Mike Biddle

Plastics recycler
Discarded plastic, too often, ends up buried or burned, not recycled (it's just too complicated). But Mike Biddle has found a way to close the loop.

Why you should listen

Throwing water bottles into the recycling bin doesn’t begin to address the massive quantity of postconsumer plastic that ends up in landfills and the ocean. Because it’s so difficult to separate the various kinds of plastics – up to 20 kinds per product – that make up our computers, cell phones, cars and home appliances, only a small fraction of plastics from complex waste streams are recycled, while the rest is tossed. In 1992, Mike Biddle, a plastics engineer, set out to find a solution. He set up a lab in his garage in Pittsburg, California, and began experimenting with complex-plastics recycling, borrowing ideas from such industries as mining and grain processing.

Since then, Biddle has developed a patented 30-step plastics recycling system that includes magnetically extracting metals, shredding the plastics, sorting them by polymer type and producing graded pellets to be reused in industry – a process that takes less than a tenth of the energy required to make virgin plastic from crude oil. Today, the company he cofounded, MBA Polymers, has plants in China and Austria, and plans to build more in Europe, where electronics-waste regulation (which doesn’t yet have an equivalent in the US) already ensures a stream of materials to exploit – a process Biddle calls “above-ground mining.”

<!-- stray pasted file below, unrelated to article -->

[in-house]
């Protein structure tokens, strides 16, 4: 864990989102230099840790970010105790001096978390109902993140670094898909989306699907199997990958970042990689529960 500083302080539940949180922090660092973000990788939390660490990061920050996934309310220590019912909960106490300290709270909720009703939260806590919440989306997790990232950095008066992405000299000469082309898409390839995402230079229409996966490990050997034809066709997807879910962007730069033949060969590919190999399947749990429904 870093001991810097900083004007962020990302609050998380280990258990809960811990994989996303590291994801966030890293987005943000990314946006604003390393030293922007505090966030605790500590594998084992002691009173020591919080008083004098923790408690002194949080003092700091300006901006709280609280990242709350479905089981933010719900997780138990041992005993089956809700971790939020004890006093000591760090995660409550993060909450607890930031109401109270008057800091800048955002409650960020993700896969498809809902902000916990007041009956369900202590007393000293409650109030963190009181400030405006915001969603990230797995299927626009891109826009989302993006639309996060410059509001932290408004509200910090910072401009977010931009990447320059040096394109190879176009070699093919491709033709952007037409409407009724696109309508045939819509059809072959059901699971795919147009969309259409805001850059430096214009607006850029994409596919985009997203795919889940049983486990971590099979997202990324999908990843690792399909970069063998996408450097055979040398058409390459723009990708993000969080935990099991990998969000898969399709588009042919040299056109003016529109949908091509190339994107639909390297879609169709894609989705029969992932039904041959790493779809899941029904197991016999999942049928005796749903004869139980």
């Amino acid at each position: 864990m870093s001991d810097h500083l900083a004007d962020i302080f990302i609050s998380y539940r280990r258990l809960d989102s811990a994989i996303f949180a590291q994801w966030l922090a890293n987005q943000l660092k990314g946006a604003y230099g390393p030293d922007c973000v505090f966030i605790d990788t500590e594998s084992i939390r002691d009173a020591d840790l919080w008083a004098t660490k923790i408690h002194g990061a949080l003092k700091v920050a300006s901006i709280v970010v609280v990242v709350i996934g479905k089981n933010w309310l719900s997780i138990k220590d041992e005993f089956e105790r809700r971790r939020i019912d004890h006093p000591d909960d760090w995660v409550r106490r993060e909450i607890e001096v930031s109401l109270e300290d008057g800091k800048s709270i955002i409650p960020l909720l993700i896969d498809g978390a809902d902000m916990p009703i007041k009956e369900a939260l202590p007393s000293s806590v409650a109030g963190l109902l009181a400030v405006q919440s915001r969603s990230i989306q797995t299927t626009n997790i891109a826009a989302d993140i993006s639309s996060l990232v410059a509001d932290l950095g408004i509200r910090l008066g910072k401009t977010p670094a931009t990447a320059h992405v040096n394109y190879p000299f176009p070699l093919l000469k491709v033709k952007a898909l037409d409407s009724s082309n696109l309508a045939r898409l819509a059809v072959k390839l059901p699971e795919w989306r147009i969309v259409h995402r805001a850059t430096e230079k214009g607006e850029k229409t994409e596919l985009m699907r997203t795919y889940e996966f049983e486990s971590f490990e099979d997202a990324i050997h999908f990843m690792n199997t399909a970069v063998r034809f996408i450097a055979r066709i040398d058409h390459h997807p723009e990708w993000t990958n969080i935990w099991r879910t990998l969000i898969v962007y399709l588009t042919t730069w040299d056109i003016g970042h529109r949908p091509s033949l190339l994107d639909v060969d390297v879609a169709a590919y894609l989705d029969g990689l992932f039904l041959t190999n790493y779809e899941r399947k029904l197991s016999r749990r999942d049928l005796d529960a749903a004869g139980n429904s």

He says: "I consider myself an environmentalist. I hate to see plastics wasted. I hate to see any natural resource – even human time – wasted.”

What others say

“Biddle's company ventures into lands where few recyclers -- who stick to the safer world of steel and aluminum -- dare to tread.” — myhero.com

Mike Biddle’s TED talks

Quotes from Mike Biddle

The United Nations estimates that there’s about 85 billion pounds a year of electronics waste that gets discarded around the world each and every year.
Mike Biddle
TEDGlobal 2011 • 813K views Oct 2011
Ingenious, Inspiring
What are we to do about this space-age material, these plastics? It’s far too valuable and far too abundant to keep putting back in the ground or send up in smoke.
Mike Biddle
TEDGlobal 2011 • 813K views Oct 2011
Ingenious, Inspiring